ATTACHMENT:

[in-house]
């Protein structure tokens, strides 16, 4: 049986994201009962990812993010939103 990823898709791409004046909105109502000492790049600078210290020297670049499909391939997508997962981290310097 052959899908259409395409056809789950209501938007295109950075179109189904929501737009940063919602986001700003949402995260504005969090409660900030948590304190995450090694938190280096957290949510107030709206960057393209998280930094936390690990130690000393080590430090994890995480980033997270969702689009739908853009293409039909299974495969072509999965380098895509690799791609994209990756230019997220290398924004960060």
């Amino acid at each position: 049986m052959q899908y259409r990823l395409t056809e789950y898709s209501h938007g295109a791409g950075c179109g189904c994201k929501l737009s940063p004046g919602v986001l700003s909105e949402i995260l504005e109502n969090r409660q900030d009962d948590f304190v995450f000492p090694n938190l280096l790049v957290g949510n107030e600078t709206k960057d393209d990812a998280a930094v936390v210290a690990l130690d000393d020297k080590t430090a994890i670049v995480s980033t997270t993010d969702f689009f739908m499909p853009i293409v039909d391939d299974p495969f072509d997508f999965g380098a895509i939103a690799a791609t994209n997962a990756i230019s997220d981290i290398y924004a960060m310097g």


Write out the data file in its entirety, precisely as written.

[in-house]
């Protein structure tokens, strides 16, 4: 049986994201009962990812993010939103 990823898709791409004046909105109502000492790049600078210290020297670049499909391939997508997962981290310097 052959899908259409395409056809789950209501938007295109950075179109189904929501737009940063919602986001700003949402995260504005969090409660900030948590304190995450090694938190280096957290949510107030709206960057393209998280930094936390690990130690000393080590430090994890995480980033997270969702689009739908853009293409039909299974495969072509999965380098895509690799791609994209990756230019997220290398924004960060």
């Amino acid at each position: 049986m052959q899908y259409r990823l395409t056809e789950y898709s209501h938007g295109a791409g950075c179109g189904c994201k929501l737009s940063p004046g919602v986001l700003s909105e949402i995260l504005e109502n969090r409660q900030d009962d948590f304190v995450f000492p090694n938190l280096l790049v957290g949510n107030e600078t709206k960057d393209d990812a998280a930094v936390v210290a690990l130690d000393d020297k080590t430090a994890i670049v995480s980033t997270t993010d969702f689009f739908m499909p853009i293409v039909d391939d299974p495969f072509d997508f999965g380098a895509i939103a690799a791609t994209n997962a990756i230019s997220d981290i290398y924004a960060m310097g």